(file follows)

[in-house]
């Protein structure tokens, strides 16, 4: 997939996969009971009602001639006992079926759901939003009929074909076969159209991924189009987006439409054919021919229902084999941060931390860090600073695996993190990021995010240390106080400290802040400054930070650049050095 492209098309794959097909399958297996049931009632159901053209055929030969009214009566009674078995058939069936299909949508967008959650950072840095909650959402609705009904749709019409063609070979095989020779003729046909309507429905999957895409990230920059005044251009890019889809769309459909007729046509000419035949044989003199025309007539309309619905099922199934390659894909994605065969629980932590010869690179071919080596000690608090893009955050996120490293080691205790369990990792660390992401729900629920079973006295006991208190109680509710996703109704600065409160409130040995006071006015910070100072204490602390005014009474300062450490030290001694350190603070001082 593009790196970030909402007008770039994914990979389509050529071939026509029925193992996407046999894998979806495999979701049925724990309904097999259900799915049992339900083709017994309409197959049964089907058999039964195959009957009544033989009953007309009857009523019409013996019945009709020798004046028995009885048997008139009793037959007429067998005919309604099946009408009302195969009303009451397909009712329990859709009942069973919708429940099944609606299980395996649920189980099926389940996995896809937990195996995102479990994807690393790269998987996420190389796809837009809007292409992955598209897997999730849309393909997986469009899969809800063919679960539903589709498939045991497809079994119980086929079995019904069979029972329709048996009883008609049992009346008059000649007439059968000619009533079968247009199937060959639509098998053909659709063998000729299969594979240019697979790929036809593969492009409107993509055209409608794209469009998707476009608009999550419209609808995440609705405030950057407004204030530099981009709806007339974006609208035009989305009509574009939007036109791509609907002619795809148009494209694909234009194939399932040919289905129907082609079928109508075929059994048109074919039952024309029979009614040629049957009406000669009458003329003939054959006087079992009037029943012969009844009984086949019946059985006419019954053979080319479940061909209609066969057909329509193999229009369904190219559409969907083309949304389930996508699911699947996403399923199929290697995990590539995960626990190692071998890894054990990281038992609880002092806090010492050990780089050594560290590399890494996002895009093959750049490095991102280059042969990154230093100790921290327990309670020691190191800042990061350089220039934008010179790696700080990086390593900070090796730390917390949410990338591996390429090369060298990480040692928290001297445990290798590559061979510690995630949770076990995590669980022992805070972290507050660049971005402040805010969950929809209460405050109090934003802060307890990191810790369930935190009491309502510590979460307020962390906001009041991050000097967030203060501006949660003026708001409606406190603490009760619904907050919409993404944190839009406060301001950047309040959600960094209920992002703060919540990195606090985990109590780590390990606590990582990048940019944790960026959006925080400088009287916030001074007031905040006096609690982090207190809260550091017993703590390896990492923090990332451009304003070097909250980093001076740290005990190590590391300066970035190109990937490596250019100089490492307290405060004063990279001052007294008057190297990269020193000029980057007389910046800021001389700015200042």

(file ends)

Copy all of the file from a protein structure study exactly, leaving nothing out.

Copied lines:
[in-house]
């Protein structure tokens, strides 16, 4: 997939996969009971009602001639006992079926759901939003009929074909076969159209991924189009987006439409054919021919229902084999941060931390860090600073695996993190990021995010240390106080400290802040400054930070650049050095 492209098309794959097909399958297996049931009632159901053209055929030969009214009566009674078995058939069936299909949508967008959650950072840095909650959402609705009904749709019409063609070979095989020779003729046909309507429905999957895409990230920059005044251009890019889809769309459909007729046509000419035949044989003199025309007539309309619905099922199934390659894909994605065969629980932590010869690179071919080596000690608090893009955050996120490293080691205790369990990792660390992401729900629920079973006295006991208190109680509710996703109704600065409160409130040995006071006015910070100072204490602390005014009474300062450490030290001694350190603070001082 593009790196970030909402007008770039994914990979389509050529071939026509029925193992996407046999894998979806495999979701049925724990309904097999259900799915049992339900083709017994309409197959049964089907058999039964195959009957009544033989009953007309009857009523019409013996019945009709020798004046028995009885048997008139009793037959007429067998005919309604099946009408009302195969009303009451397909009712329990859709009942069973919708429940099944609606299980395996649920189980099926389940996995896809937990195996995102479990994807690393790269998987996420190389796809837009809007292409992955598209897997999730849309393909997986469009899969809800063919679960539903589709498939045991497809079994119980086929079995019904069979029972329709048996009883008609049992009346008059000649007439059968000619009533079968247009199937060959639509098998053909659709063998000729299969594979240019697979790929036809593969492009409107993509055209409608794209469009998707476009608009999550419209609808995440609705405030950057407004204030530099981009709806007339974006609208035009989305009509574009939007036109791509609907002619795809148009494209694909234009194939399932040919289905129907082609079928109508075929059994048109074919039952024309029979009614040629049957009406000669009458003329003939054959006087079992009037029943012969009844009984086949019946059985006419019954053979080319479940061909209609066969057909329509193999229009369904190219559409969907083309949304389930996508699911699947996403399923199929290697995990590539995960626990190692071998890894054990990281038992609880002092806090010492050990780089050594560290590399890494996002895009093959750049490095991102280059042969990154230093100790921290327990309670020691190191800042990061350089220039934008010179790696700080990086390593900070090796730390917390949410990338591996390429090369060298990480040692928290001297445990290798590559061979510690995630949770076990995590669980022992805070972290507050660049971005402040805010969950929809209460405050109090934003802060307890990191810790369930935190009491309502510590979460307020962390906001009041991050000097967030203060501006949660003026708001409606406190603490009760619904907050919409993404944190839009406060301001950047309040959600960094209920992002703060919540990195606090985990109590780590390990606590990582990048940019944790960026959006925080400088009287916030001074007031905040006096609690982090207190809260550091017993703590390896990492923090990332451009304003070097909250980093001076740290005990190590590391300066970035190109990937490596250019100089490492307290405060004063990279001052007294008057190297990269020193000029980057007389910046800021001389700015200042």